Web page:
In law, the rules of statutory interpretation govern how judges and others in the legal system should read the language in laws, regulations, and ordinances. The primary rule of statutory interpretation is that a law should be read for its “plain meaning” first of all. If the “plain meaning” of the law leaves it confusing, ambiguous, or vague, however, other rules of statutory interpretation are called upon to clarify the law’s meaning.
Some of the more commonly-used rules of statutory interpretation include:
- The legislature meant what it said. The rules of statutory interpretation assume that the legislature intended to insert every single word it used into the law it wrote and that the legislature used the words it meant to use. No words are meaningless or superfluous.
- Words should be “of the same kind.” Known by its Latin name, “ejusdem generis,” this rule states that an ambiguous word should be given a precise meaning that fits with the other words around it, if possible. For instance, if a statute prohibits people from carrying “pistols, revolvers, derringers, or other dangerous weapons, the phrase “dangerous weapons” should mean the same kind of weapons as the others in the list – here, firearms or handguns.
- Words should be understood by comparing them to words around them. This rule, known by the Latin name “noscitur a sociis,” is similar to the “of the same kind” rule above (“noscitur a sociis” means “it is known by its associates.”
- The presence of one word excludes any that are not present. The Latin phrase for this rule is “Expressio unius est exclusio alterius,” sometimes shortened to “expressio unius.” This rule states that, if a certain word is included in a statute, a related word not included in the statute is presumed to have been left out intentionally. For instance, an ordinance that prohibits riding a bicycle “on public streets, curb lawns, or driveways” is assumed to allow riding a bicycle on public sidewalks, since it does not expressly state sidewalk-riding is prohibited.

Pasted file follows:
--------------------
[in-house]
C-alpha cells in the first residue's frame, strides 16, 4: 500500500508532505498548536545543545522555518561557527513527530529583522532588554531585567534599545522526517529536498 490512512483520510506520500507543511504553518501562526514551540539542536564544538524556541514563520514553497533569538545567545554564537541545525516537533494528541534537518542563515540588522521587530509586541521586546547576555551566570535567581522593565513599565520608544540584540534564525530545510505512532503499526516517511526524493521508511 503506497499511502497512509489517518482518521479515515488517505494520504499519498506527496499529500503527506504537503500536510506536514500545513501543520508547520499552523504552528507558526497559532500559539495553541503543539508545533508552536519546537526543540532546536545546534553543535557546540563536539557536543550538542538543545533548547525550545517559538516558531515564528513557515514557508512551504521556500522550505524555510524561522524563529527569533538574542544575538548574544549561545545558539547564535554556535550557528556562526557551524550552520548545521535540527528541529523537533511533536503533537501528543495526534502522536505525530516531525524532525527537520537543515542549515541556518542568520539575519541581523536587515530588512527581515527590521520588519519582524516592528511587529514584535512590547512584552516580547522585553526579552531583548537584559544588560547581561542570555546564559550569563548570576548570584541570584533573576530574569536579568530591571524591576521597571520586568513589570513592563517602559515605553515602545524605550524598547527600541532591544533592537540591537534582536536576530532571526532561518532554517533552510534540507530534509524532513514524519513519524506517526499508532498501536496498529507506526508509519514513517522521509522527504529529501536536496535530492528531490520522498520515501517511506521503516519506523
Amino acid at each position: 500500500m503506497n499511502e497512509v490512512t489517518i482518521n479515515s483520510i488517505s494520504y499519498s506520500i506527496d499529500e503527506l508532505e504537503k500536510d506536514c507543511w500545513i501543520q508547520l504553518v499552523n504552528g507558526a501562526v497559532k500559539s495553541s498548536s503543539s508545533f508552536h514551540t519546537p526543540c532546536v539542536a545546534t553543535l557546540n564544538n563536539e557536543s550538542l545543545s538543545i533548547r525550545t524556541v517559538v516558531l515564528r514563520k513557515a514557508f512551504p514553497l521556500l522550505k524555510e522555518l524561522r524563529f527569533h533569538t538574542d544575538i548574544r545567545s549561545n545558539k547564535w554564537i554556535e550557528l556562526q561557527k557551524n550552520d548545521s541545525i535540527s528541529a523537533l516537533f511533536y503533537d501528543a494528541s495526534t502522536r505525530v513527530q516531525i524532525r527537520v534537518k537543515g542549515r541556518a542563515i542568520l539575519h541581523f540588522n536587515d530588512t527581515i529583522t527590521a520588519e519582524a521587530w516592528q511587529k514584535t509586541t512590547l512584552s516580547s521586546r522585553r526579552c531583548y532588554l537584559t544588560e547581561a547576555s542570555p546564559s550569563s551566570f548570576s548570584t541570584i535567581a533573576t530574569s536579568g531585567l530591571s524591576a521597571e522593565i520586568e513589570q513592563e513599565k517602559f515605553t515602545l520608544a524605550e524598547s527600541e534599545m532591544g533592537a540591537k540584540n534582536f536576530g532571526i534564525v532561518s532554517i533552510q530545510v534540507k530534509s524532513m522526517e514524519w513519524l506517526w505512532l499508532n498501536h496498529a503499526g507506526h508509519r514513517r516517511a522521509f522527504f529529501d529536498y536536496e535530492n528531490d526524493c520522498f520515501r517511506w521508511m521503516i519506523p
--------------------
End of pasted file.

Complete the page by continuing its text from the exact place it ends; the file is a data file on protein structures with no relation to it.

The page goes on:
- Laws should be read together with other laws that cover the same subject. This rule is known as “in pari materia,” and it states that a law on a certain subject can be compared with earlier laws on the same subject in order to determine what is meant by the later law. For instance, a statute that says bicycle helmets must be worn when riding “on any state road” can be read in pari materia with an earlier statute that defines “state roads” as any paved road called “State Road” followed by a number to determine on precisely which roads bicycle helmets must be worn.
In addition to these rules for examining the words in statutes, some rules of statutory interpretation deal with the contents of laws. These are called “substantive” rules of statutory interpretation. For instance, the “Charming Betsy” rule (named after the 1804 case involving a boat called the “Charming Betsy”) states that state and federal laws should not be read so that they conflict with international laws. Statutes should also be read so that they do not conflict with “fundamental values” and so that they do not violate state sovereignty. Also, courts are expected to read statutes so as to avoid a constitutional question when possible (assuming that the legislature meant to act constitutionally), and to avoid an absurd or obviously unjust result (assuming that the legislature meant to act rationally).
A law that makes no sense even after it has been analyzed under the rules of statutory interpretation may be declared constitutionally void for vagueness because not even a careful analysis of the law could lead the average person to understand what behavior the law governs and what the penalties, if any, are for breaking that law.
Criminal laws that have multiple interpretations must also be read according to the “rule of lenity.” The rule of lenity states that, if two readings of a criminal statute are equally possible under the rules of statutory interpretation, and the defendant’s actions are criminal under one of the two readings but not the other, the court should go with the reading that makes the defendant’s behavior non-criminal, as long as the defendant thought he was not breaking the law when he acted. Laws that require frequent application of the rule of lenity, however, are usually also declared void for vagueness because they are overly confusing.